Unofficial poll results 'same night'
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Unofficial poll results 'same night'

EC takes flak for end of 'real-time' tallies

People walk past an election campaign poster erected along Tanao Road in Bangkok on Jan 29, 2023. (Photo: Apichart Jinakul)
People walk past an election campaign poster erected along Tanao Road in Bangkok on Jan 29, 2023. (Photo: Apichart Jinakul)

The Election Commission (EC) insists the unofficial results of the general election tentatively scheduled for May 7 will be known the same night.

The poll agency is under fire following media reports that it has decided to scrap real-time updates of the vote tallies.

EC secretary-general Sawaeng Boonmee said on Friday that reporting the unofficial results had not been ditched when he was pressed about the issue.

Asked if they would be provided in "real time", he said once the vote count at polling stations is done and all the information verified, the results will be posted at the stations and broadcast on the EC's website.

"The vote tallies will also be keyed into a system set up for reporting unofficial results, known as the 'ECT Report' system. The public can't directly access this," he said.

Media outlets, however, will be given access, and they can share the unofficial results with the public," he added.

In the 2019 general election, a "Rapid Report" application was used in reporting the unofficial results. Officials at each polling unit put the tallies into the Rapid Report system.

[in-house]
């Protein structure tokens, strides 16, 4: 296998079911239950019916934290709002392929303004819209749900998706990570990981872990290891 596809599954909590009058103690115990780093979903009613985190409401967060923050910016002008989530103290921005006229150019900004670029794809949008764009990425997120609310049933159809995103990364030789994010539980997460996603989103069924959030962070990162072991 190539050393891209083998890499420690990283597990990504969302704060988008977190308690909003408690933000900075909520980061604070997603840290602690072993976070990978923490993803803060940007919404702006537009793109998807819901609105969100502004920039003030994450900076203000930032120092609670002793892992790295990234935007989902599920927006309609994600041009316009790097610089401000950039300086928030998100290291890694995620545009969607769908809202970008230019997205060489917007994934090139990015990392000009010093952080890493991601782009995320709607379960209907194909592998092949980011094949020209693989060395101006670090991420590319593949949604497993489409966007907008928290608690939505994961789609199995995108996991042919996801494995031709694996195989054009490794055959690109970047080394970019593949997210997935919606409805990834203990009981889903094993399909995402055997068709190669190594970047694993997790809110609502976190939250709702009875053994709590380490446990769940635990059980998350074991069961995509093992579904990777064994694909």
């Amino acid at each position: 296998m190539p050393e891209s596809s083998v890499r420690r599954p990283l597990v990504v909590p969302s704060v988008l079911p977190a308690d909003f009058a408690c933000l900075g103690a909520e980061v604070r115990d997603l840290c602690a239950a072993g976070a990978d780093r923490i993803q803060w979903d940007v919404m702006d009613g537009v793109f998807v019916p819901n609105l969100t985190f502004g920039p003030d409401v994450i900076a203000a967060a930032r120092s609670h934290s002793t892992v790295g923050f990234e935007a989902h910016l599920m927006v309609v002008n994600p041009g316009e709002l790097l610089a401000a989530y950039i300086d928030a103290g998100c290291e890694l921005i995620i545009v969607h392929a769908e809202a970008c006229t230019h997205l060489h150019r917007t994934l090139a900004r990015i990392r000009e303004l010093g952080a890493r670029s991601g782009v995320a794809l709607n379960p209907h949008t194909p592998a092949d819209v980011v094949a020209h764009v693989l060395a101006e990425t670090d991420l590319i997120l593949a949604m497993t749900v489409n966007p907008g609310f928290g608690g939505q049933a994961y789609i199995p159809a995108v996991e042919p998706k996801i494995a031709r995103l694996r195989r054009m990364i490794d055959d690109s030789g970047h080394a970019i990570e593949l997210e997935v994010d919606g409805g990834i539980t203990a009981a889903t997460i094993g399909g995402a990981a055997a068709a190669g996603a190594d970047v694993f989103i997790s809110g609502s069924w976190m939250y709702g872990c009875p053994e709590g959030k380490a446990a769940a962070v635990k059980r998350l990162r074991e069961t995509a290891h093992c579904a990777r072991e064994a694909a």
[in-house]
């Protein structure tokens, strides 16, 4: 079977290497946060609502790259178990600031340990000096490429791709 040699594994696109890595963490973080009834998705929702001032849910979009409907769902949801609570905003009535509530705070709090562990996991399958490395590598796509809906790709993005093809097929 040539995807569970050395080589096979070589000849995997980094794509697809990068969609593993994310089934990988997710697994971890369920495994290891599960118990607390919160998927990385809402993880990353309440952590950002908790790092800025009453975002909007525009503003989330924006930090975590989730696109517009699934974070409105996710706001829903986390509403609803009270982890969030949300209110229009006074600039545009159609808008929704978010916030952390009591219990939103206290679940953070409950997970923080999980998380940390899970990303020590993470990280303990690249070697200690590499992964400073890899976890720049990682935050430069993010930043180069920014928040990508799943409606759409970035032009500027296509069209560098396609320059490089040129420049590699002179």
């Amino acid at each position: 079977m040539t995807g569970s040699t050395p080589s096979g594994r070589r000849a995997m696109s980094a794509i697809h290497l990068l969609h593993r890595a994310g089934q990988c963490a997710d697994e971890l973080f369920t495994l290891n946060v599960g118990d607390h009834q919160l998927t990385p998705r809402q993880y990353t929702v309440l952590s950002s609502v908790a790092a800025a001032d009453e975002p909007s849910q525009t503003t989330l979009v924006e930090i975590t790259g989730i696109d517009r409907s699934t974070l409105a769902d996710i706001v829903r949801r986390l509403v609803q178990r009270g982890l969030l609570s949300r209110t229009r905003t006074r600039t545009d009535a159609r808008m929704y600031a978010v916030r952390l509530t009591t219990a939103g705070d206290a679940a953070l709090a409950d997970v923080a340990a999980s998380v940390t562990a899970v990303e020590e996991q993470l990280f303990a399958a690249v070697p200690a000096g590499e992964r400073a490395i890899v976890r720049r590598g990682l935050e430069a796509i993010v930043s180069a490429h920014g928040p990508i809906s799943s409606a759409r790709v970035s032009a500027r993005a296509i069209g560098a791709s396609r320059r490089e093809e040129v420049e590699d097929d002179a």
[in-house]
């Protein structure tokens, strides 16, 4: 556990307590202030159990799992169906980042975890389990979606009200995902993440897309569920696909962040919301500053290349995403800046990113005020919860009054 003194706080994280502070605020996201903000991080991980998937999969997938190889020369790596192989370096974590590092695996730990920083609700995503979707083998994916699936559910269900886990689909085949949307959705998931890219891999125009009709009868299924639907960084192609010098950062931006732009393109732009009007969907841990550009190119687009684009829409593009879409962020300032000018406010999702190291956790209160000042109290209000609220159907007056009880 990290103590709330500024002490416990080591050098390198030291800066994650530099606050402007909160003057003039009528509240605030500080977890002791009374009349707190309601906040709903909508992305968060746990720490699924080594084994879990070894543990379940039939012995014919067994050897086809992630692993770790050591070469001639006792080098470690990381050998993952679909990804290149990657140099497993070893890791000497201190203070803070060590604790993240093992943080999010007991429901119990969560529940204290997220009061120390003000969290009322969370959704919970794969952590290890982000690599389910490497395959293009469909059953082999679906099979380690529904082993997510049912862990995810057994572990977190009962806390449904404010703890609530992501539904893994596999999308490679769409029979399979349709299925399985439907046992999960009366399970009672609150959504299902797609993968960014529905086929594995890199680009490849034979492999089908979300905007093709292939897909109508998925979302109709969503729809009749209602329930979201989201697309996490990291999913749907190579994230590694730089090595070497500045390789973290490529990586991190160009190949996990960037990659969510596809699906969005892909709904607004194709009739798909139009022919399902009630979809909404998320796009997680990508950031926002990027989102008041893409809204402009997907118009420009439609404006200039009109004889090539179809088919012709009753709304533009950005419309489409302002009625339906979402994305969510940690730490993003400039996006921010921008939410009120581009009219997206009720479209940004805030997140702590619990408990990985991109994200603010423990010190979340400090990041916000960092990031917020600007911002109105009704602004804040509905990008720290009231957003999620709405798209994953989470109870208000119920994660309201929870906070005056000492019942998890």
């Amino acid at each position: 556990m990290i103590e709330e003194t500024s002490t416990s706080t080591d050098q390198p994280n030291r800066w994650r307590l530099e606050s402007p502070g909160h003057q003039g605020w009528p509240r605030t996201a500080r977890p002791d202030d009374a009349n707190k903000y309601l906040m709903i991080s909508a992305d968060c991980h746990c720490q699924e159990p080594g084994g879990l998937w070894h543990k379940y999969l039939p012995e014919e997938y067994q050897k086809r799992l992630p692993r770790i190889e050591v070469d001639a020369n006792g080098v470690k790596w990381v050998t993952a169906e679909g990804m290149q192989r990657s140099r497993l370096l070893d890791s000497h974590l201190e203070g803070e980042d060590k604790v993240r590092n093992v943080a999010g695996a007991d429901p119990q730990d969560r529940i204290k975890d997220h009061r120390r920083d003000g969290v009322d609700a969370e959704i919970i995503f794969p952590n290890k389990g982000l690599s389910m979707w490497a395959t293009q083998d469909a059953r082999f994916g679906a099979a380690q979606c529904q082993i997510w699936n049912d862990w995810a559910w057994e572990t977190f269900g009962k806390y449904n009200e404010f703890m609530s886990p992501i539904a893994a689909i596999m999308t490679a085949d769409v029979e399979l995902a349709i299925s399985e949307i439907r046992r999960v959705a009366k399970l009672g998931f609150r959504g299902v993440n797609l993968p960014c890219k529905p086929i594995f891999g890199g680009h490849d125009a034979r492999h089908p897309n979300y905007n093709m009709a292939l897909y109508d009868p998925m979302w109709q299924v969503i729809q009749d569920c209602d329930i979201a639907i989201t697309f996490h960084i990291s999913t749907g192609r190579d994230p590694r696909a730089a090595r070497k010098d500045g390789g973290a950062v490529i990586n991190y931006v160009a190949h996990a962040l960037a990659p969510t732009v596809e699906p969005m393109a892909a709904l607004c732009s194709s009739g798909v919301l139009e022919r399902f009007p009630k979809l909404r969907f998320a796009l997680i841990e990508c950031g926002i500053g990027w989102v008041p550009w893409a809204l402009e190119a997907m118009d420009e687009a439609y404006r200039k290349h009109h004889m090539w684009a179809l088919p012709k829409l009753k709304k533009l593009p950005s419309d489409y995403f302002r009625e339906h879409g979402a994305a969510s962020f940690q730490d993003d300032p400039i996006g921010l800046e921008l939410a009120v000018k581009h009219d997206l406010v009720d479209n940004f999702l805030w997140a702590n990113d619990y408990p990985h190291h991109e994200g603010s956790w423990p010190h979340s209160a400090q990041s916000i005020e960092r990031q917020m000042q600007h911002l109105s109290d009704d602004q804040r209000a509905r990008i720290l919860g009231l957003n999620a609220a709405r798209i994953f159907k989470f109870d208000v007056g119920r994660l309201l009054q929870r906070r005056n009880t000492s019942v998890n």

"Those officials worked more than 18 hours that day, and they were prone to making errors. We don't want that to happen again, so we've chosen this method," Mr Sawaeng said.

The EC secretary-general said measures would be put in place to ensure that ballots from overseas arrive in time to be counted.

In the most recent election, all 1,542 ballot cards from New Zealand were classified as "cannot be counted" after they failed to reach the constituencies where the votes were being counted in time.

Meanwhile, the court has accepted an EC request for a ruling on whether non-Thai citizens can be included in the calculation formula. It is expected to hand down a ruling on March 3.

Criticism prompted the EC to seek a court ruling.

If the EC has to recalculate, the number of constituency MPs in eight provinces is expected to change. Tak, Chiang Rai, Chiang Mai and Samut Sakhon will have fewer MPs, while Udon Thani, Lop Buri, Nakhon Si Thammarat and Pattani will be allocated more.

Mr Sawaeng said the electoral map, which depends on the court's ruling, is expected to be announced ten days before the House of Representatives' term ends on March 23.

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